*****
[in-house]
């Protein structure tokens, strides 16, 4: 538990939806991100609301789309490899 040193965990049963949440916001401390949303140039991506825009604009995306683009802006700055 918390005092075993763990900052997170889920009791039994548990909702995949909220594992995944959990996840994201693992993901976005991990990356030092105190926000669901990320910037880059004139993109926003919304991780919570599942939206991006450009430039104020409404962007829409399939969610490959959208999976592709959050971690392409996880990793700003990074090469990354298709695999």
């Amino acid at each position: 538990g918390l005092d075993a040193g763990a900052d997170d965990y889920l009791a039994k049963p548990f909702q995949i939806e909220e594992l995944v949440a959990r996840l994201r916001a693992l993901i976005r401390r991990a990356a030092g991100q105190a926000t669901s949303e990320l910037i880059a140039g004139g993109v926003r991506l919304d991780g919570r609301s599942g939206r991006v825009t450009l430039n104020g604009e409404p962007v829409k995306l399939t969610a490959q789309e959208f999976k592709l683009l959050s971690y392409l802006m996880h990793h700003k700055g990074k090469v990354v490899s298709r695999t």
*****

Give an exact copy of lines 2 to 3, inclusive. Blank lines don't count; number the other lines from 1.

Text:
């Protein structure tokens, strides 16, 4: 538990939806991100609301789309490899 040193965990049963949440916001401390949303140039991506825009604009995306683009802006700055 918390005092075993763990900052997170889920009791039994548990909702995949909220594992995944959990996840994201693992993901976005991990990356030092105190926000669901990320910037880059004139993109926003919304991780919570599942939206991006450009430039104020409404962007829409399939969610490959959208999976592709959050971690392409996880990793700003990074090469990354298709695999």
């Amino acid at each position: 538990g918390l005092d075993a040193g763990a900052d997170d965990y889920l009791a039994k049963p548990f909702q995949i939806e909220e594992l995944v949440a959990r996840l994201r916001a693992l993901i976005r401390r991990a990356a030092g991100q105190a926000t669901s949303e990320l910037i880059a140039g004139g993109v926003r991506l919304d991780g919570r609301s599942g939206r991006v825009t450009l430039n104020g604009e409404p962007v829409k995306l399939t969610a490959q789309e959208f999976k592709l683009l959050s971690y392409l802006m996880h990793h700003k700055g990074k090469v990354v490899s298709r695999t």